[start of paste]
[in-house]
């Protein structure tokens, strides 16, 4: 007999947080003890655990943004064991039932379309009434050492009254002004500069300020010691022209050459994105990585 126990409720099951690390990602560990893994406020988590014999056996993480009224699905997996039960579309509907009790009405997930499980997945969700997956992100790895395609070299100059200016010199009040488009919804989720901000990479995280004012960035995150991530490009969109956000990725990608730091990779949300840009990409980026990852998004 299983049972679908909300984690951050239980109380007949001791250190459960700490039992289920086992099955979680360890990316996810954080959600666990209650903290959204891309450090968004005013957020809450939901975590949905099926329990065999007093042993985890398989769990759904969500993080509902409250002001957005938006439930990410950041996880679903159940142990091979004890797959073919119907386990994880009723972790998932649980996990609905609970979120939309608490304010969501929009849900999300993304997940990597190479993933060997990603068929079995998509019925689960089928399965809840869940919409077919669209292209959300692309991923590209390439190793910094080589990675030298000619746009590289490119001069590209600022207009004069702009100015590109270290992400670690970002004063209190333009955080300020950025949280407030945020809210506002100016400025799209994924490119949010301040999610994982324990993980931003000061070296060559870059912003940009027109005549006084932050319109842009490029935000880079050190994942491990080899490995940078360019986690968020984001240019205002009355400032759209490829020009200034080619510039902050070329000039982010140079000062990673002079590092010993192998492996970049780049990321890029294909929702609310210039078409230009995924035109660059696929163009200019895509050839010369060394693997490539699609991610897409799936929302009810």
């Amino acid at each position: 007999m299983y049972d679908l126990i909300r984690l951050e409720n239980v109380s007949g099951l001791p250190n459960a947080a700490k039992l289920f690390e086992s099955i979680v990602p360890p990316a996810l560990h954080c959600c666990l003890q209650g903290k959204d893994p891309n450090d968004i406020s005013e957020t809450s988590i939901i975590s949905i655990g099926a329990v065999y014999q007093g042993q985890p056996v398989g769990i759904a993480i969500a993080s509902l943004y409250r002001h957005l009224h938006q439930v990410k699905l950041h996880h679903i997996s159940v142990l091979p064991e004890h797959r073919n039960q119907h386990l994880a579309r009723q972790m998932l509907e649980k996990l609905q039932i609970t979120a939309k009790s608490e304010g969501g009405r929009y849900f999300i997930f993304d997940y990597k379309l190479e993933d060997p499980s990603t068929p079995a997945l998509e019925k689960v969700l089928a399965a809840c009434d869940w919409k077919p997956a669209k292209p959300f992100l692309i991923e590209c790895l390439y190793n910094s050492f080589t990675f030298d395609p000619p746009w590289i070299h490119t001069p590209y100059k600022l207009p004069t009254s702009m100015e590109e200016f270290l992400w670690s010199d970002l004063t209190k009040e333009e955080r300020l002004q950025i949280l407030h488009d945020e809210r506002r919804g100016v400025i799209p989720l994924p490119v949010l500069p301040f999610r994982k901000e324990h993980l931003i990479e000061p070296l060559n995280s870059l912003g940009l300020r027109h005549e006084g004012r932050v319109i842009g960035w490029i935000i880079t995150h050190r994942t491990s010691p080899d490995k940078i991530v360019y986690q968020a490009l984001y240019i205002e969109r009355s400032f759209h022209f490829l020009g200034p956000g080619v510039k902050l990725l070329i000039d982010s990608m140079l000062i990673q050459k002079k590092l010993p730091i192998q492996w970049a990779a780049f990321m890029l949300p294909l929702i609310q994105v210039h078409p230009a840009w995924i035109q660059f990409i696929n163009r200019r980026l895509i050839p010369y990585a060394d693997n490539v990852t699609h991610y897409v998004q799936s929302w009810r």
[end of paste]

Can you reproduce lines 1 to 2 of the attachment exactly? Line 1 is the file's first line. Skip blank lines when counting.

[in-house]
């Protein structure tokens, strides 16, 4: 007999947080003890655990943004064991039932379309009434050492009254002004500069300020010691022209050459994105990585 126990409720099951690390990602560990893994406020988590014999056996993480009224699905997996039960579309509907009790009405997930499980997945969700997956992100790895395609070299100059200016010199009040488009919804989720901000990479995280004012960035995150991530490009969109956000990725990608730091990779949300840009990409980026990852998004 299983049972679908909300984690951050239980109380007949001791250190459960700490039992289920086992099955979680360890990316996810954080959600666990209650903290959204891309450090968004005013957020809450939901975590949905099926329990065999007093042993985890398989769990759904969500993080509902409250002001957005938006439930990410950041996880679903159940142990091979004890797959073919119907386990994880009723972790998932649980996990609905609970979120939309608490304010969501929009849900999300993304997940990597190479993933060997990603068929079995998509019925689960089928399965809840869940919409077919669209292209959300692309991923590209390439190793910094080589990675030298000619746009590289490119001069590209600022207009004069702009100015590109270290992400670690970002004063209190333009955080300020950025949280407030945020809210506002100016400025799209994924490119949010301040999610994982324990993980931003000061070296060559870059912003940009027109005549006084932050319109842009490029935000880079050190994942491990080899490995940078360019986690968020984001240019205002009355400032759209490829020009200034080619510039902050070329000039982010140079000062990673002079590092010993192998492996970049780049990321890029294909929702609310210039078409230009995924035109660059696929163009200019895509050839010369060394693997490539699609991610897409799936929302009810």